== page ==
"Are you going to apply for that scholarship?" my mom asked. I don't know I said. I've tried for all of those other scholarships, why would I get this one? You have to answer a ton of questions. They want detailed answers. I don't know. And to myself, I added, why would they choose me? What's the point? They're not going to pick me anyway. I couldn't even get a $500 scholarship from the rotary club. Another day passed. Then another. I had about 5 days left to submit my scholarship form before the deadline. It lay on the desk in my bedroom, full of hopeful promises I was afraid to claim. Getting this scholarship would be like winning the lottery, and nobody wins the lottery.
Finally, a tiny voice inside me remembered Zig Ziglar's advice. I really wanted to believe. I wanted to take a chance. I wanted to get that $20,000 scholarship. The scholarship represented a full ride for me...books, tuition, and even lodging. I decided to ACT, and I started filling out the scholarship form. I knew a lot rided on how I presented myself on the form. So I decided to put in a $20,000 effort. I gave it my best shot. I spent about 8 hours writing paragraph-long answers to every question. I pulled out my Selectric typewriter and typed in the answers, then I gave the forms to my mom. She looked at the forms, and didn't say much else. And after that I forgot about it.
“Your attitude, not your aptitude, will determine your altitude”
I Almost Lost My Chance...
How many of us fail because we never tried? I almost did. I almost let someone else claim a $20,000 no-strings attached scholarship award because I had 100 different reasons why the selection committee wouldn't pick me. But in the end, you guessed it, THEY DID!!!!!!!!!!!!!!!!
One day in April I received a thick envelope from an organization I had never heard of - AFL-CIO. What I didn't know at the time was that they are a wealthy and powerful force on Capitol Hill, and they represent lots of hardworking middle-class Americans. AFL-CIO wasn't giving just 1 scholarship, they were giving 4! Guess what? Most of the other kids were planning to attend Ivy League schools. One of them was a valedictorian. But they chose me too!!!!!!!!!!!!!!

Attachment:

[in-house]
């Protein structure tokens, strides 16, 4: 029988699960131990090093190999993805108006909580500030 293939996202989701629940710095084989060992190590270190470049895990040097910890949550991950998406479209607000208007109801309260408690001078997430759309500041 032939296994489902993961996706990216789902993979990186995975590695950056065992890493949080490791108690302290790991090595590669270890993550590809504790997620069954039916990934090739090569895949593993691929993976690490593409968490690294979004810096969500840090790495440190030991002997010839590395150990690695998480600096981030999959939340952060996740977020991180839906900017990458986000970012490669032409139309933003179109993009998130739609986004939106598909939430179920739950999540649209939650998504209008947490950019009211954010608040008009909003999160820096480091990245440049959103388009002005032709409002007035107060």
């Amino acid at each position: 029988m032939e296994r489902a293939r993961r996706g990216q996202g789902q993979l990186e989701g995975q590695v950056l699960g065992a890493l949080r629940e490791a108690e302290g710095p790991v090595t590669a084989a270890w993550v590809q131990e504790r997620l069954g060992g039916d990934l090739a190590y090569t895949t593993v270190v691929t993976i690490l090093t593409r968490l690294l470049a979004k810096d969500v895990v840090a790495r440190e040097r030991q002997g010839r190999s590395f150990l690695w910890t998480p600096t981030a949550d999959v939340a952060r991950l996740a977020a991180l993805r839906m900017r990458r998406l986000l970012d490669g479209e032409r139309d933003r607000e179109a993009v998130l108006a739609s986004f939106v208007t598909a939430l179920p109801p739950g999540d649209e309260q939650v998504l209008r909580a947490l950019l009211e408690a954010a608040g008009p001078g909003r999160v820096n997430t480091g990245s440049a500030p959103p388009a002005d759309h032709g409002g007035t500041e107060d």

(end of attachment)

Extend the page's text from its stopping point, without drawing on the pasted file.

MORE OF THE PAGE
I jumped up and down! I laughed. I cried. I stood in a state of shock. I was thrilled. But there's more to this story, and you're not going to believe it. And it's relevant, so please hang in there.
Nobody Believed It
I went to school on cloud nine. I told everyone I knew that I had just been chosen as the recipient of a $20,000 scholarship. And all of those kids, the ones who had smugly received 6 or 7 local awards from the Rotary and the Kiwanis club, they stared at me in abject disbelief. Remember, I wasn't the valedictorian or the salutatorian. Not even the school administrators or my teachers believed me. if they did, they chose not to recognize me during graduation.
Graduation day arrived. I listened as the graduation announcement called up about 15 different individuals to the stage who had received scholarship awards. And not one mention of mine. And you know, I do believe it was the biggest award received that year!
But this is what is important--it didn't matter! During my first week at BYU I visited the college tuition office. They wrote me a check to cover the costs of my books and fees, they told me my tuition was covered. And I stayed at the dorms for a year, then moved off-campus for the next three. I went to BYU, worked part time, and graduated from school debt free!
What I Learned
I was extremely fortunate to be selected by the scholarship committee for such a huge award. To this day I shake my head sometimes. I realize that my strengths as a writer helped me to stand out in the application process, but any of the other qualified candidates could have received it. It is with real humilty that I acknowledge just how lucky I am. I am deeply grateful to the members of the scholarship committee and the organization that financed my education.
However, I learned an important life lesson about luck. if I had listened to the negative, doubtful voices in my head, I wouldn't have even tried. Not trying is often a genuine, real, temptation in life. If I had preempted my chances by leaving the form on the desk, luck wouldn't have ever had a chance.
Is this story about filling out one last scholarship application a bit silly? Maybe. Was I lucky? Yes! Did a belief in myself play a role in my luck? Absolutely.